Farrukhabad : The global jaunts of External Affairs Minister Salman Khurshid in the furtherance of Indian diplomacy have cut little ice with voters in the Farrukhabad Lok Sabha constituency, coming as they do in the height of the election season, with many wondering: “What have we gained from your foreign trips? We are still without roads, sewers and jobs.”
The question is legitimate if one looks at the total lack of infrastructure in this one hick town where one seems to be in a time warp. The contrast is stark when one looks at the development in surrounding Mainpuri, Kannauj and Badaun, strongholds of the Samajwadi Party that rules Uttar Pradesh.
“When it rains, the gullis (bylanes) are flooded waist-high. We fold our trouser and balance it on our head as we walk or cycle,” said a man who works at a ‘zardozi’ embroidery factory.
The old houses are in desperate need of repair and renovation, the narrow lanes with open drains and fly-infested ware being sold from hand carts are not only a dismal sight but also tell the story of the low economic status of the people here.
The only glitter, as it were, to be found in this town are the heaps of gold and silver thread stored in embroidery units operating from almost every home. Farrukhabad, once a big textile handprinting centre, is now the hub for ‘zardozi’ and ‘dabka’ work which adorns bridal and festive wear. ‘Zardozi’ feeds the owners and workers of embroidery factories and is the largest provider of employment here.
Haji Muslim Khan of Roshan Enterprises, manufacturers and wholesalers of lehangas and sarees, feels that Khurshid has done little to boost Farrukhabad’s ‘zardozi’ industry.
“Our stuff has to be sent to stores in Mumbai and Delhi but there is barely any train connectivity. There is a weekly connection between Delhi and Farrukhabad. Traders don’t come here because it is so difficult to travel. Zardozi is the lifeline for the people of Farrukhabad. He should do something to help this trade instead of distributing chooza (chicks) for rearing,” Khan told IANS.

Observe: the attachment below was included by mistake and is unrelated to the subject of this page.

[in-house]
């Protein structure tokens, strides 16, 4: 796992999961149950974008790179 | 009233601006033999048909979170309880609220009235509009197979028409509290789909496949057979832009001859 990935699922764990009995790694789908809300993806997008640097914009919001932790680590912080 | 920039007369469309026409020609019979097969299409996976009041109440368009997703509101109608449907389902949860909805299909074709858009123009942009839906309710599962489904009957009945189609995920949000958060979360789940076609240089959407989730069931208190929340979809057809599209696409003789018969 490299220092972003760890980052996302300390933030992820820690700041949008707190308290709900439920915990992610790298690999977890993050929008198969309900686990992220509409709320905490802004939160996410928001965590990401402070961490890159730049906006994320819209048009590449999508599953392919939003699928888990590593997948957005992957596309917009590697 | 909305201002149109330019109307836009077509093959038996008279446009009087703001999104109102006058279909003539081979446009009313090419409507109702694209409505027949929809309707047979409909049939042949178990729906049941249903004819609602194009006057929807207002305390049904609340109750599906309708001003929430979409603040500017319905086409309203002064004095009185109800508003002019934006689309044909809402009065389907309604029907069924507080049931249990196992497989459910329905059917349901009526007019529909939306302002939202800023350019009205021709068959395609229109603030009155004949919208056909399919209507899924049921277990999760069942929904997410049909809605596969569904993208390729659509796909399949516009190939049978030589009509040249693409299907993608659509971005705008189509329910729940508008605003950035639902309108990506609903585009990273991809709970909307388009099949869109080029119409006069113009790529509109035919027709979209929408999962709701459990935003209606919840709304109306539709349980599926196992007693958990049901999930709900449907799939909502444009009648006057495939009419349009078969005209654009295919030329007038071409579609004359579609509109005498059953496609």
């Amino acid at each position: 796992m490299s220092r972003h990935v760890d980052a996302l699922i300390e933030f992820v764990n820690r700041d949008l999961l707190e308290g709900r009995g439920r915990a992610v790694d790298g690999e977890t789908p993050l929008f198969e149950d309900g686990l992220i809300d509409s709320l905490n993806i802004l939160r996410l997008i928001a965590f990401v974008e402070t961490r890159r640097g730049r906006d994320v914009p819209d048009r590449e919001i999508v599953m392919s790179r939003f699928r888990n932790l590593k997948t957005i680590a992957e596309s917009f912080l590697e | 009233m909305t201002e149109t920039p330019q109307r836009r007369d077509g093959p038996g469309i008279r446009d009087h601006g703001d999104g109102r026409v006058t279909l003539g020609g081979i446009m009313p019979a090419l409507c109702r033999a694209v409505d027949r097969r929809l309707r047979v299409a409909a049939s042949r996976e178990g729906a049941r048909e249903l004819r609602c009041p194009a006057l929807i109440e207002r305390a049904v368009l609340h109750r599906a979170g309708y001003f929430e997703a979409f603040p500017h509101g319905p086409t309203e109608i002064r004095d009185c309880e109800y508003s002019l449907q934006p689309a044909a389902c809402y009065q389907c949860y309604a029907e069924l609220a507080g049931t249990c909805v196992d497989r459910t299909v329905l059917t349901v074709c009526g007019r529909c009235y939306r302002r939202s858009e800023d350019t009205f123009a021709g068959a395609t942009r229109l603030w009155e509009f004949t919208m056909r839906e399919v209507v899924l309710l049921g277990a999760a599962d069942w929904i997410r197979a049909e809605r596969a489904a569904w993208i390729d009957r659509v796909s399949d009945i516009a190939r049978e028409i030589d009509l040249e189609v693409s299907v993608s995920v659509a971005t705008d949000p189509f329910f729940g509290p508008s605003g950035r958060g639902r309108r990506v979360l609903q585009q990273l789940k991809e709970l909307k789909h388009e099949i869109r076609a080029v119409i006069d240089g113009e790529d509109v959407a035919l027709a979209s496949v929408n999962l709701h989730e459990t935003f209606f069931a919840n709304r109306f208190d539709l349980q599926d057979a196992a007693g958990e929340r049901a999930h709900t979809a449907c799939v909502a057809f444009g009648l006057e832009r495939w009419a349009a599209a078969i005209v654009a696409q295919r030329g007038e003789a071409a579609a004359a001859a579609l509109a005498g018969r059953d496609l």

Distribution of chicks and solar lanterns is part of the initiative undertaken by the Dr. Zakir Hussain Memorial Trust run by Khurshid and wife Louise for the welfare of the disabled.
“We need opportunities for employment, not charity,” added Tanveer, who is learning the zardozi craft and gets about Rs.100 for an eight-hour shift. “Salman Khurshid has no time to look at our problems and woes. His wife is busy renovating their ancestral home in Kayaamganj, which is about 30 km from here. She camps here only during election time.”
Khurshid is pitted against Mukesh Rajput (BJP), Jaiveer Singh (BSP) and Rameshwar Singh Yadav (SP). Sachin Singh Yadav (Independent) is an SP rebel who is playing the spoiler for the party.
Khurshid finds the negative response from his voters frustrating. “They just don’t comprehend what I am trying to convey to them. I quoted a couplet ‘Meri pairoon mein ghungruu bandha do, phir meri chaal dekhna’ to say that they should give the Congress the majority in the state and the centre and then they should see what wonders can be done for them. But they missed the point.”
He is also trying to tell his voters that providing civic amenities and employment opportunities is the responsibility of the state government and not the centre, of which he is a part.
Khurshid is depending on the Muslim vote and a split in the Yadav vote to secure him a win.
“We are angry with Salman, but we have no choice,” Shadab, who runs a grocery store, told IANS.
Muslims account for about 13 percent of the 1.3 million voters in Farrukhabad ( which has a population of about two million), while the rest are Thakurs, Yadavs, Aggarwals and Guptas. “The Thakurs along with Guptas, Lodhs and Aggarwals will vote for the BJP. The Muslims will vote for the Congress,” predicted a man who only gave his name as Atul and who owns the lone air-conditioned guest house in Farrukhabad.
Farrukhabad goes to the polls April 24 in the seventh phase of the 10-phased polls that began April 7 and will conclude May 12. The results will be declared on May 16.
(Rashmi Saksena can be contacted at email@example.com)